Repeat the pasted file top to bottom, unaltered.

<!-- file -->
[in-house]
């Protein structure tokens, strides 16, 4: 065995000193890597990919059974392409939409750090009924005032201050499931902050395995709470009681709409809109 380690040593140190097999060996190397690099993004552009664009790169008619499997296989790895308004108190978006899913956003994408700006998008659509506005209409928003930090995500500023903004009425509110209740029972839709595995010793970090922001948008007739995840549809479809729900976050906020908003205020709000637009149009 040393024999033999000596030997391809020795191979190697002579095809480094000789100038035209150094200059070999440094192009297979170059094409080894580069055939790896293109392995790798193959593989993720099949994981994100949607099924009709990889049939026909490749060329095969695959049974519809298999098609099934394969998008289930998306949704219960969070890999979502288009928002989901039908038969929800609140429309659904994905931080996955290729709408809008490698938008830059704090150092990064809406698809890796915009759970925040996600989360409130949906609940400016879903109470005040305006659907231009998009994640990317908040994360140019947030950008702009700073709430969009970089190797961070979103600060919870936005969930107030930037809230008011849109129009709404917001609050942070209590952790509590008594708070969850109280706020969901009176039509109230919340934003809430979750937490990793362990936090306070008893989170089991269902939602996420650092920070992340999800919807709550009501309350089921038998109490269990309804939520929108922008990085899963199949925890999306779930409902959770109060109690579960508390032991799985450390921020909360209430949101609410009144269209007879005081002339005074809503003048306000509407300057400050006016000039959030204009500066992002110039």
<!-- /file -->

[in-house]
């Protein structure tokens, strides 16, 4: 065995000193890597990919059974392409939409750090009924005032201050499931902050395995709470009681709409809109 380690040593140190097999060996190397690099993004552009664009790169008619499997296989790895308004108190978006899913956003994408700006998008659509506005209409928003930090995500500023903004009425509110209740029972839709595995010793970090922001948008007739995840549809479809729900976050906020908003205020709000637009149009 040393024999033999000596030997391809020795191979190697002579095809480094000789100038035209150094200059070999440094192009297979170059094409080894580069055939790896293109392995790798193959593989993720099949994981994100949607099924009709990889049939026909490749060329095969695959049974519809298999098609099934394969998008289930998306949704219960969070890999979502288009928002989901039908038969929800609140429309659904994905931080996955290729709408809008490698938008830059704090150092990064809406698809890796915009759970925040996600989360409130949906609940400016879903109470005040305006659907231009998009994640990317908040994360140019947030950008702009700073709430969009970089190797961070979103600060919870936005969930107030930037809230008011849109129009709404917001609050942070209590952790509590008594708070969850109280706020969901009176039509109230919340934003809430979750937490990793362990936090306070008893989170089991269902939602996420650092920070992340999800919807709550009501309350089921038998109490269990309804939520929108922008990085899963199949925890999306779930409902959770109060109690579960508390032991799985450390921020909360209430949101609410009144269209007879005081002339005074809503003048306000509407300057400050006016000039959030204009500066992002110039």